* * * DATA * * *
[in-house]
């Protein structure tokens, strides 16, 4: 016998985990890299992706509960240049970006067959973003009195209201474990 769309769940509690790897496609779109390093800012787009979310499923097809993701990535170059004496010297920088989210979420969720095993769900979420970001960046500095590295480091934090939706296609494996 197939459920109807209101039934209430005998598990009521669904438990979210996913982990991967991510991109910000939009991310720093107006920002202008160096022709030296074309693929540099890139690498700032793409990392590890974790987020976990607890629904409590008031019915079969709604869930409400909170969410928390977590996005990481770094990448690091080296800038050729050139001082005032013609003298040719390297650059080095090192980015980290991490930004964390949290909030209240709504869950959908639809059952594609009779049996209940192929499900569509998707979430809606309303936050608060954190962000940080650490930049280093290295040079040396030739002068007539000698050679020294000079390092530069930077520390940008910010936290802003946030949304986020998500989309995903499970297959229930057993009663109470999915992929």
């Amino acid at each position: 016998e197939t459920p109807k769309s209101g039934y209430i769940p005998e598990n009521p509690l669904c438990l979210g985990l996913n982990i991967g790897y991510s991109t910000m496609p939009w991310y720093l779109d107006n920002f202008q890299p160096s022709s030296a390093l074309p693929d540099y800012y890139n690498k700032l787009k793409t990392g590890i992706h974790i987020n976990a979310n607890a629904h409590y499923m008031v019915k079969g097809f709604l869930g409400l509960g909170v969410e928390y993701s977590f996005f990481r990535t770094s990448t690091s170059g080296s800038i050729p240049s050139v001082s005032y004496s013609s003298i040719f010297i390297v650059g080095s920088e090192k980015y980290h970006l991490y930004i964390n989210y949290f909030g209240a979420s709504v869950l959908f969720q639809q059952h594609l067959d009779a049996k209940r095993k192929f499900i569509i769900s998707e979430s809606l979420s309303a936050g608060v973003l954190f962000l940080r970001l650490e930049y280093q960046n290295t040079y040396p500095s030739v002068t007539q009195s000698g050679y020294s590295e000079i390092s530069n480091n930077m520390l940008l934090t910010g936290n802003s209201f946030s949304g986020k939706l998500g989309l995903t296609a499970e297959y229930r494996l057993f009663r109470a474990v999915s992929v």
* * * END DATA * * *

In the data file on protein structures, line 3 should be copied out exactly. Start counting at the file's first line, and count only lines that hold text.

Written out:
């Amino acid at each position: 016998e197939t459920p109807k769309s209101g039934y209430i769940p005998e598990n009521p509690l669904c438990l979210g985990l996913n982990i991967g790897y991510s991109t910000m496609p939009w991310y720093l779109d107006n920002f202008q890299p160096s022709s030296a390093l074309p693929d540099y800012y890139n690498k700032l787009k793409t990392g590890i992706h974790i987020n976990a979310n607890a629904h409590y499923m008031v019915k079969g097809f709604l869930g409400l509960g909170v969410e928390y993701s977590f996005f990481r990535t770094s990448t690091s170059g080296s800038i050729p240049s050139v001082s005032y004496s013609s003298i040719f010297i390297v650059g080095s920088e090192k980015y980290h970006l991490y930004i964390n989210y949290f909030g209240a979420s709504v869950l959908f969720q639809q059952h594609l067959d009779a049996k209940r095993k192929f499900i569509i769900s998707e979430s809606l979420s309303a936050g608060v973003l954190f962000l940080r970001l650490e930049y280093q960046n290295t040079y040396p500095s030739v002068t007539q009195s000698g050679y020294s590295e000079i390092s530069n480091n930077m520390l940008l934090t910010g936290n802003s209201f946030s949304g986020k939706l998500g989309l995903t296609a499970e297959y229930r494996l057993f009663r109470a474990v999915s992929v």